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Deep Dish Pizza Pan

The Wind City is known for a lot of things, like the Bears football team, the perpetual underdog Cubs, Second City comedians, and of course, pizza. This isn’t your average slice or pie. This is the legendary deep-dish Chicago pizza.

Most pizza joints serve up a thin crust slathered with tomato sauce with a litany of ingredients all topped with oozing, gooey melted mozzarella cheese. Sounds delicious, right? Yes! It’s the standard most Americans expect when that pizza craving hits. Then there are those times when you don’t want the same old slice. Sure, you could change up the toppings, or you could go deep dish, which is a completely different pie construction.

Layer It Own

The Chicago-style pie is not simply a thicker version of a traditional pizza. Instead it’s an inside-out pizza. In order to be called “Chicago” deep dish, the pizza must have a thick crust that’s pressed into a deep dish pizza pan with high sides. There’s usually a light coating of olive oil or butter between the dough and pan that will essentially fry the crust’s outer layer to a nice crisp brown in the hot oven. Next comes the cheese. Yes, the cheese is placed directly on top of the crust. Then layer on the toppings, which tradition demands include Italian sausage. On top of it all is a smothering of crushed tomatoes seasoned with garlic and oregano. Finally, it’s baked.

That arrangement may seem out of the ordinary, but Chicagoans are diehard loyalists to this style of pizza.


Of course, taste is the ultimate test, but knowing the history behind the dish makes the city’s favorite food even cooler. Just like people declare which pizzeria is their favorite, Chicago citizens have chosen sides about who they believe came up with the original recipe.

Both versions of the story begin when a new restaurant opened in the early 1940s on East Ohio Street at Wabash Avenue in a mansion originally built by the wealthy lumber tycoon Nathan Mears (local historians have uncovered documents that confirm this fact). It’s also a conceded fact that the eatery was owned by Ike Sewell and Ric Riccardo and the two hired Adolpho “Rudy” Malnati Sr. But that’s pretty much the end of the agreement. From this point, the known, undisputed facts get a little fuzzy and opinions turn divisive.

Apparently, Sewell was a liquor distributor and Riccardo already owned a restaurant. The new partners at first thought a Mexican food restaurant was needed in the city, but supposedly, the test menus didn’t fare very well. So pizza it was. One story credits Riccardo with suggesting the unique layering idea while another says it was Malnati. Unfortunately, there is no documentation or handwritten recipes that could clearly state one way or the other.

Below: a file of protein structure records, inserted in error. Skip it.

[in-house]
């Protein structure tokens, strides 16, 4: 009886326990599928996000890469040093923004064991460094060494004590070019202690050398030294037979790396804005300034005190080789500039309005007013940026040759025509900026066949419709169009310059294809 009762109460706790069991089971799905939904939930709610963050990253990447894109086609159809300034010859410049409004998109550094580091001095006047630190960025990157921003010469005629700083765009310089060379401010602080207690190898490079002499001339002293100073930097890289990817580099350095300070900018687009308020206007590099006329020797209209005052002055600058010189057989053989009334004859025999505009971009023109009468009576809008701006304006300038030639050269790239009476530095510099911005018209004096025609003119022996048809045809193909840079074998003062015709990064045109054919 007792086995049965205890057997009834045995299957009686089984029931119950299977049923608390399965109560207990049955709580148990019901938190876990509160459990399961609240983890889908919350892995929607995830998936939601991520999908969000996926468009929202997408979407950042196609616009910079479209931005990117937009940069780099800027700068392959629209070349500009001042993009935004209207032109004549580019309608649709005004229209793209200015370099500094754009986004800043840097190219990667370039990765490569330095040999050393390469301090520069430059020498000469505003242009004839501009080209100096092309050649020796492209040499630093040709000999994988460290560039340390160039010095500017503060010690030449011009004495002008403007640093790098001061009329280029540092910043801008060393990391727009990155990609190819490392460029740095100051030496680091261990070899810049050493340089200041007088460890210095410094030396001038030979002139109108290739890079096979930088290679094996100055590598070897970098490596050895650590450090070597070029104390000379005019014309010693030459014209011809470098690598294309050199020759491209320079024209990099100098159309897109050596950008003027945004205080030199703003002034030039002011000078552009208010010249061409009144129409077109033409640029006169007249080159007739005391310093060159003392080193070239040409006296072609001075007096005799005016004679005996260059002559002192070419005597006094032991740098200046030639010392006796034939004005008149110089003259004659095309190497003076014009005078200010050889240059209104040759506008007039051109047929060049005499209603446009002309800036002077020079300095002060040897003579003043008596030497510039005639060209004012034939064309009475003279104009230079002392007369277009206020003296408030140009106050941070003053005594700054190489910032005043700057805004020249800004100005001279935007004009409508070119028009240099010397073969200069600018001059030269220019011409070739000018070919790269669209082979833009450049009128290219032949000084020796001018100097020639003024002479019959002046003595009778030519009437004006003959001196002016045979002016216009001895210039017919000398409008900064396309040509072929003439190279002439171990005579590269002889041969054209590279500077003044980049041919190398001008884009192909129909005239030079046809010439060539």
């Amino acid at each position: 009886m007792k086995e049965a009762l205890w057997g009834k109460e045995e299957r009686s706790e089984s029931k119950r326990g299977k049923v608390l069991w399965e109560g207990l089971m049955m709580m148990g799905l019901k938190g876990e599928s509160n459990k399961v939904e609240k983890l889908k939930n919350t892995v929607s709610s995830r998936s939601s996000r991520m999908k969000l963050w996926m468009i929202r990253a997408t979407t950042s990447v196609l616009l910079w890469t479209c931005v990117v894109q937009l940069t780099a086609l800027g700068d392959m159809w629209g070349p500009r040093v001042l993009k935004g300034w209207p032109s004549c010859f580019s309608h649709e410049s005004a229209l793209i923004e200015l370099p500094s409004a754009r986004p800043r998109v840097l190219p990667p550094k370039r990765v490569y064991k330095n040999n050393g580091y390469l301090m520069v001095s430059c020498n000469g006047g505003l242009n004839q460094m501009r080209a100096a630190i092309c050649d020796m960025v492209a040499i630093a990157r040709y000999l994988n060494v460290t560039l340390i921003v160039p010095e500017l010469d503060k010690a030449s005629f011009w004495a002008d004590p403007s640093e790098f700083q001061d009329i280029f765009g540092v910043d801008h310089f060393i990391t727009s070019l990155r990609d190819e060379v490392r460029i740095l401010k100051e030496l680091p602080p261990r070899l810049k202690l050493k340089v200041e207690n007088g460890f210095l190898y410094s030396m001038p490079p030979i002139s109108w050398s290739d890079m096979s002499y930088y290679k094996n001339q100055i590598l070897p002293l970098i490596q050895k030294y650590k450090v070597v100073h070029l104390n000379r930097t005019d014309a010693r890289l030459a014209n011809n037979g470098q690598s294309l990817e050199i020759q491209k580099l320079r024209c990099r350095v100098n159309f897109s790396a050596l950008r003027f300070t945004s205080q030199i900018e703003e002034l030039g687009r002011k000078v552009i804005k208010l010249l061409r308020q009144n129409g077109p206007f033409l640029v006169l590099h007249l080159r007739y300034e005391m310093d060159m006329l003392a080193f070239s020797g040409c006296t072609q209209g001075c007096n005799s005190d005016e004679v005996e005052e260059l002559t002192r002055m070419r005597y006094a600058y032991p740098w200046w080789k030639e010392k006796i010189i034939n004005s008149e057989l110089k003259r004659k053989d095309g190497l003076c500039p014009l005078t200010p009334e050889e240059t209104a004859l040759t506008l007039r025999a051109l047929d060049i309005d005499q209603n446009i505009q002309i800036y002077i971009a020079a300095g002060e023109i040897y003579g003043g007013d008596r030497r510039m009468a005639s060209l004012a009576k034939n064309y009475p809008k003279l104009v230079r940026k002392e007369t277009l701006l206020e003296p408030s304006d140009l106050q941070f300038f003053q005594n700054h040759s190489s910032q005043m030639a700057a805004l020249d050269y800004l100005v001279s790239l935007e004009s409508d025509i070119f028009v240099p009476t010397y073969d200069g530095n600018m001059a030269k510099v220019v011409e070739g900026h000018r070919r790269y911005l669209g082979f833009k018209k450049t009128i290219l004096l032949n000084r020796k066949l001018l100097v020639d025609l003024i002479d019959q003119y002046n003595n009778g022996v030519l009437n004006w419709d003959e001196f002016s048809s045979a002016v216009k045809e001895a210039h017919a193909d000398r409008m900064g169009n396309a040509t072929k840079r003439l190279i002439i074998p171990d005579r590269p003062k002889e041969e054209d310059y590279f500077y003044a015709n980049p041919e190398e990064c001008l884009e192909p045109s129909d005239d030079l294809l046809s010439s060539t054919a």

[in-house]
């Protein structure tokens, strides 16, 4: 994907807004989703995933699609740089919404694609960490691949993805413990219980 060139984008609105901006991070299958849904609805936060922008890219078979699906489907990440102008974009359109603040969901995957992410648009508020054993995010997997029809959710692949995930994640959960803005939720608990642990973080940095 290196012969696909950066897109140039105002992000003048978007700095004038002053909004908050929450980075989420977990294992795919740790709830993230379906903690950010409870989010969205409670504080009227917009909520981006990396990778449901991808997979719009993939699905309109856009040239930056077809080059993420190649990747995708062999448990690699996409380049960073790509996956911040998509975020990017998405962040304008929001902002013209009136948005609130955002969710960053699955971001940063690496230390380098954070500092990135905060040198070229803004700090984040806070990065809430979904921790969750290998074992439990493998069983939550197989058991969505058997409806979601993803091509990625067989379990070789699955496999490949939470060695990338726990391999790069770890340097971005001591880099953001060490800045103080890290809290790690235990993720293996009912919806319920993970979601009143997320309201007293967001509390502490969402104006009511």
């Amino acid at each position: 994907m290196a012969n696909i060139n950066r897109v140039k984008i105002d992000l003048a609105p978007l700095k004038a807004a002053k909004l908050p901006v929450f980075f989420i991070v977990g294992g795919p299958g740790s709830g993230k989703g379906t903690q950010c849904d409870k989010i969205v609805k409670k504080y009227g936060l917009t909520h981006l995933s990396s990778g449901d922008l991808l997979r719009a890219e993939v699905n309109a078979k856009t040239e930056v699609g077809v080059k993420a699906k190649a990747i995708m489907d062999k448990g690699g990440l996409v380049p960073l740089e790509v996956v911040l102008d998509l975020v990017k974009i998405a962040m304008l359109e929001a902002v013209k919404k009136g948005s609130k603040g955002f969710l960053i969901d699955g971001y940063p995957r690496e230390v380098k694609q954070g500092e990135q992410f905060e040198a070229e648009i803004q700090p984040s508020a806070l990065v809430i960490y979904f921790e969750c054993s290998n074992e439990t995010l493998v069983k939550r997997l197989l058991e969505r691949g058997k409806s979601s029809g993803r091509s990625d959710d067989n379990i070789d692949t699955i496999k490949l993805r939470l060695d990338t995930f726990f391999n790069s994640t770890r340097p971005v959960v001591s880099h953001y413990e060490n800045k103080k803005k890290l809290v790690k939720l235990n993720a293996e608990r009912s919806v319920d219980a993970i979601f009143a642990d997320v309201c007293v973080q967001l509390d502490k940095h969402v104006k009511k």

Those who believe Malnati was the originator point to a few indicators, such as the fact that neither Sewell nor Riccardo had a reputation of having a lot of kitchen experience, but the employee did. Also, the Malnati family lore says that Rudy’s wife gave Senior’s recipe to their son to open his own pizzeria. In fact, Mrs. Malnati went to work for Rudy Jr.

Regardless of who finessed the final recipe, Sewell’s and Riccardo’s Pizzeria Uno became a smash with the citizenry of the Windy City, spawning a food craze that has lasted more than 70 years.

Crust Criticals

The key to making Chicago-style pizza is the crust.—it has to be sturdy enough to hold everything, but not so doughy that it becomes a thick, chewy piece of bread. According to Realdeepdish.com, this is an authentic dough recipe:

  • 2 ¼ cups all-purpose flour
  • ¾ cup warm water
  • 4 tablespoons corn oil
  • ½ teaspoon active yeast


  • ¼ teaspoon sea salt
  • ¼ teaspoon sugar

Tip: Add the yeast in the warm water and let sit for a few minutes to activate before adding to the dry ingredients.

Chicago Metallic Non Stick 14-Inch Deep Dish Pizza Pan

This pan measures 14 inches in diameter with 1 ½-inch high walls, which will definitely hold a true Chicago pie. The nonstick coating also means the pan will release the hot pie, but it’s still dishwasher safe.


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